If a county sets its annual fee at or below the cost specified by the order ($270/year), carries are less likely to challenge them in court, since it will be in line with the FCC order. However, if a local government chooses to set a higher fee, this could require the municipality to justify the higher fee as being directly related to cost.


Carriers prioritize predictability when working and negotiating with local governments. By providing a high degree of certainty that permits will be finished in a predictable manner, counties may be able to ask carriers to negotiate higher fees or more public interest requirements than those set by the FCC.

Source: Next Century Cities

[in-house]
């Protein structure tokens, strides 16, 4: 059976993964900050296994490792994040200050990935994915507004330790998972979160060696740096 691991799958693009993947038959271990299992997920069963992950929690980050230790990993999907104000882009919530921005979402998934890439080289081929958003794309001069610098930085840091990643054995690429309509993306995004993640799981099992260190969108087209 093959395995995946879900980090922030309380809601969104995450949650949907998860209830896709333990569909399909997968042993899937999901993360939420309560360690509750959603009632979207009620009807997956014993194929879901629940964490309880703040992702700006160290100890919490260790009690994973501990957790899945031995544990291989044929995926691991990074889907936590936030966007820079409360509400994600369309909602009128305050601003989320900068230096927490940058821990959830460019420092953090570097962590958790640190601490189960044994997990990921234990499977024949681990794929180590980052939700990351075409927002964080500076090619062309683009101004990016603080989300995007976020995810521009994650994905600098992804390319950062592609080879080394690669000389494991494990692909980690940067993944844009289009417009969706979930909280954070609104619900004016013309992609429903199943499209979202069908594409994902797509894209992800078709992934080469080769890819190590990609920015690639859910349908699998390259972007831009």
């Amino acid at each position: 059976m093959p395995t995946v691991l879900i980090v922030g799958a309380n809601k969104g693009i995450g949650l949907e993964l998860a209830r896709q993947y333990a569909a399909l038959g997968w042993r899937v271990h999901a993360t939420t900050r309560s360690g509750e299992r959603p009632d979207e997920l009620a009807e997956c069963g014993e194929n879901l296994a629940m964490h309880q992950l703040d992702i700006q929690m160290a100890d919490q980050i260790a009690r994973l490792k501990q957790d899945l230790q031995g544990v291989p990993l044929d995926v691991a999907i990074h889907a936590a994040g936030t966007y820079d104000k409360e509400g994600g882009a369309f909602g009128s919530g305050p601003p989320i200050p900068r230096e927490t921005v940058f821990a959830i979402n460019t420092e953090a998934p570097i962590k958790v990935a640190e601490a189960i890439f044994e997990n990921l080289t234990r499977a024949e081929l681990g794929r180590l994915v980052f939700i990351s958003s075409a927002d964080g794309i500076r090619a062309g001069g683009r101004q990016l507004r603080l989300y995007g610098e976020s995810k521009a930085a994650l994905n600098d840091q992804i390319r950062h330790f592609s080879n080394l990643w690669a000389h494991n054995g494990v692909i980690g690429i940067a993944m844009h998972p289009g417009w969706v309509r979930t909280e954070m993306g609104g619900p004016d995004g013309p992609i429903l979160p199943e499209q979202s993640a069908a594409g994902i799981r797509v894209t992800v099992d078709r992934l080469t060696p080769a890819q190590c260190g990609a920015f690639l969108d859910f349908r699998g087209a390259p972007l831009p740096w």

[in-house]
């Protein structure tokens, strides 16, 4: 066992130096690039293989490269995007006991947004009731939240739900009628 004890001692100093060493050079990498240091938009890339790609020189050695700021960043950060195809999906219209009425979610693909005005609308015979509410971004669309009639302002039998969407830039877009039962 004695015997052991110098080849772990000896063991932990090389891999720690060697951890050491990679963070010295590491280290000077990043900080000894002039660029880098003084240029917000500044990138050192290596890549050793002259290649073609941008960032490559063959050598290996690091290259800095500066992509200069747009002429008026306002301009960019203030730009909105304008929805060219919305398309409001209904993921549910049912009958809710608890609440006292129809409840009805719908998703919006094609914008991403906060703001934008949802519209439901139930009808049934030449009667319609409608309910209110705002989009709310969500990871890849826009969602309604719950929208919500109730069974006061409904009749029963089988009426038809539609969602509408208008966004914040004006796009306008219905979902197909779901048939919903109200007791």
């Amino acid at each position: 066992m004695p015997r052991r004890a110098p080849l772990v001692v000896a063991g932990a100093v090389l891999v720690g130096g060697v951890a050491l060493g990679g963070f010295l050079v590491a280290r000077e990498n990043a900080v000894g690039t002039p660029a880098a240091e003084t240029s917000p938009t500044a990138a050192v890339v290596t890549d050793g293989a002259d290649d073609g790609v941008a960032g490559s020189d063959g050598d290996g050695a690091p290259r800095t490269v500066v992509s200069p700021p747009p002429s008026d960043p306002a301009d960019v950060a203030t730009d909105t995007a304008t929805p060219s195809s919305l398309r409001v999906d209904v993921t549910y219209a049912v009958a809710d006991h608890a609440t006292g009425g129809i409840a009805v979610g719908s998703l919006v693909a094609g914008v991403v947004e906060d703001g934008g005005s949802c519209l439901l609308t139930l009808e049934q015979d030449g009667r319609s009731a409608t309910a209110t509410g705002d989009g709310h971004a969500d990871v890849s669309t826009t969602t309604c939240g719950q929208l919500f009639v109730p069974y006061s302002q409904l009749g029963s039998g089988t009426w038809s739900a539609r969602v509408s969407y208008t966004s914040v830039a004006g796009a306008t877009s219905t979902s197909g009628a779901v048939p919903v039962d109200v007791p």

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County Response & Taking Action

County Response

Local governments have expressed concerns that the proposed Senate bill and the FCC ruling would significantly limit local governments’ ability to properly regulate public property and rights-of-way. Narrowing the window for evaluating 5G deployment applications would effectively prevent local governments from properly examining the impact that construction, modification or installation of broadcasting facilities may have on the public health, safety and welfare of the local community.

How You Can Take Action

STREAMLINE Small Cell Deployment Act

The path forward for the STREAMLINE Act is unclear. The legislation has been introduced in the Senate, but has not seen any action. In the House of Representatives, a companion bill has yet to be introduced.

NACo encourages county officials to tell their members of Congress to oppose the STREAMLINE Act.

H.R. 530/S. 2012